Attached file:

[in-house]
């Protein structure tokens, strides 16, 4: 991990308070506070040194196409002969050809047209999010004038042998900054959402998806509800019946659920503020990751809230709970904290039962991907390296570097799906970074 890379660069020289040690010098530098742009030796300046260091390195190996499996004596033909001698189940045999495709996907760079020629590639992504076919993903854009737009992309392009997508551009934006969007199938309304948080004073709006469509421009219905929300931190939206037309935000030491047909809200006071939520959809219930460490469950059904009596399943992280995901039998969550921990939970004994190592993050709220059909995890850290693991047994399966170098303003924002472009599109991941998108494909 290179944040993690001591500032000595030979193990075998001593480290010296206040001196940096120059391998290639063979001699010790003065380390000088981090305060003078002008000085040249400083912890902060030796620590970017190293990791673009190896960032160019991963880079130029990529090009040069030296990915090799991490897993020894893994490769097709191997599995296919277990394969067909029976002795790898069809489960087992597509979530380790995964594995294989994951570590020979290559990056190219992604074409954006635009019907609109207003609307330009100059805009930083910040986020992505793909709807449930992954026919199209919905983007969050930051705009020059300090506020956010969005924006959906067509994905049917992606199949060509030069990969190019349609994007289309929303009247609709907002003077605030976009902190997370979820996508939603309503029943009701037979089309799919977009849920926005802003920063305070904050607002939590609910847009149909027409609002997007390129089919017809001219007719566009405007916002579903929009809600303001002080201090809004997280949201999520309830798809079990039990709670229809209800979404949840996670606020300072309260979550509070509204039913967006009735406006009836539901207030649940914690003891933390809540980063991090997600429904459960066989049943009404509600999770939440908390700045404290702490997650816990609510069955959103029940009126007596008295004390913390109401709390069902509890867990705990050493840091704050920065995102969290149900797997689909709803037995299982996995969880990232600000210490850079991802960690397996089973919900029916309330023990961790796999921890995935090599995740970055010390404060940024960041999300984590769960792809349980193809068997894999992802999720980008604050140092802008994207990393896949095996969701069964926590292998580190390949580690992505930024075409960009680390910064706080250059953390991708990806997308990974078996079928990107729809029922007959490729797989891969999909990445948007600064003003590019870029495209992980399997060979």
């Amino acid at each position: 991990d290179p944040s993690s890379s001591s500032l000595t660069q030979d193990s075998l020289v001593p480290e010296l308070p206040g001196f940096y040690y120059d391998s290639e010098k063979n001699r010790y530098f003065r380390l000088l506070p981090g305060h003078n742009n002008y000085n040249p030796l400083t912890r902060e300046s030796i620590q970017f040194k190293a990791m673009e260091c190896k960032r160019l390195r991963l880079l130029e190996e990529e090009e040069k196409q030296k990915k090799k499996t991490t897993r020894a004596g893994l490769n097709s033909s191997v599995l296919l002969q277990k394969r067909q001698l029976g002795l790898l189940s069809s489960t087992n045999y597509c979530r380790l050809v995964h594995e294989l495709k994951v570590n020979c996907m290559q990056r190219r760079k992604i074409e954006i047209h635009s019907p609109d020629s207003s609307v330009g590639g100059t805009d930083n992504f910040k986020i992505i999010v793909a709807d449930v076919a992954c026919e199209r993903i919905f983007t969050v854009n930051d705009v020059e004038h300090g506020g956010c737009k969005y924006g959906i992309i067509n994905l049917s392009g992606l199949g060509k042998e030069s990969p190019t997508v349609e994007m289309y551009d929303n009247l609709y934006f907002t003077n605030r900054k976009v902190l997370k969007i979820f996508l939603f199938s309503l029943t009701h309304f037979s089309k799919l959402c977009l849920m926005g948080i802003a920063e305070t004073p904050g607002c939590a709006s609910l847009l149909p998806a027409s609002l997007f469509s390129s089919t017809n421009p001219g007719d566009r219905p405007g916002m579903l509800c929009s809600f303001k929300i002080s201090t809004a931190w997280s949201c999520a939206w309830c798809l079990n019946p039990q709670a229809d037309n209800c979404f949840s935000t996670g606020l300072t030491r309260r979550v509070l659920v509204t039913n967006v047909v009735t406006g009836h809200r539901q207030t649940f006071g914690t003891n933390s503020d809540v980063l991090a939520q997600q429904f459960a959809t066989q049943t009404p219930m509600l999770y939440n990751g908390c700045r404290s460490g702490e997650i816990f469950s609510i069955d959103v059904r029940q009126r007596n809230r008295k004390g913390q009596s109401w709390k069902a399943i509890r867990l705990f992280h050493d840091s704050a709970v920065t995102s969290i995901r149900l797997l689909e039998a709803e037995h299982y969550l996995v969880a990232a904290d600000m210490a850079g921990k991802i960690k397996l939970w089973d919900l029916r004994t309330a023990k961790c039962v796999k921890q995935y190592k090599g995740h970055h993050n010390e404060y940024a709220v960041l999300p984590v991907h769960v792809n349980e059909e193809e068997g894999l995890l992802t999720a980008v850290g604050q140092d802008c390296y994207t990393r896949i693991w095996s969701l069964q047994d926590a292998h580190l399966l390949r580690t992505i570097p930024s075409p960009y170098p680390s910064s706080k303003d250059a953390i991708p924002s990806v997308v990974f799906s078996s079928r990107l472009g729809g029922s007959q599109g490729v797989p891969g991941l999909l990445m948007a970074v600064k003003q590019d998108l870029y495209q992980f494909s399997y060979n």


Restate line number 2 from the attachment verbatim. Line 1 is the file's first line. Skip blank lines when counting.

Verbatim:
């Protein structure tokens, strides 16, 4: 991990308070506070040194196409002969050809047209999010004038042998900054959402998806509800019946659920503020990751809230709970904290039962991907390296570097799906970074 890379660069020289040690010098530098742009030796300046260091390195190996499996004596033909001698189940045999495709996907760079020629590639992504076919993903854009737009992309392009997508551009934006969007199938309304948080004073709006469509421009219905929300931190939206037309935000030491047909809200006071939520959809219930460490469950059904009596399943992280995901039998969550921990939970004994190592993050709220059909995890850290693991047994399966170098303003924002472009599109991941998108494909 290179944040993690001591500032000595030979193990075998001593480290010296206040001196940096120059391998290639063979001699010790003065380390000088981090305060003078002008000085040249400083912890902060030796620590970017190293990791673009190896960032160019991963880079130029990529090009040069030296990915090799991490897993020894893994490769097709191997599995296919277990394969067909029976002795790898069809489960087992597509979530380790995964594995294989994951570590020979290559990056190219992604074409954006635009019907609109207003609307330009100059805009930083910040986020992505793909709807449930992954026919199209919905983007969050930051705009020059300090506020956010969005924006959906067509994905049917992606199949060509030069990969190019349609994007289309929303009247609709907002003077605030976009902190997370979820996508939603309503029943009701037979089309799919977009849920926005802003920063305070904050607002939590609910847009149909027409609002997007390129089919017809001219007719566009405007916002579903929009809600303001002080201090809004997280949201999520309830798809079990039990709670229809209800979404949840996670606020300072309260979550509070509204039913967006009735406006009836539901207030649940914690003891933390809540980063991090997600429904459960066989049943009404509600999770939440908390700045404290702490997650816990609510069955959103029940009126007596008295004390913390109401709390069902509890867990705990050493840091704050920065995102969290149900797997689909709803037995299982996995969880990232600000210490850079991802960690397996089973919900029916309330023990961790796999921890995935090599995740970055010390404060940024960041999300984590769960792809349980193809068997894999992802999720980008604050140092802008994207990393896949095996969701069964926590292998580190390949580690992505930024075409960009680390910064706080250059953390991708990806997308990974078996079928990107729809029922007959490729797989891969999909990445948007600064003003590019870029495209992980399997060979």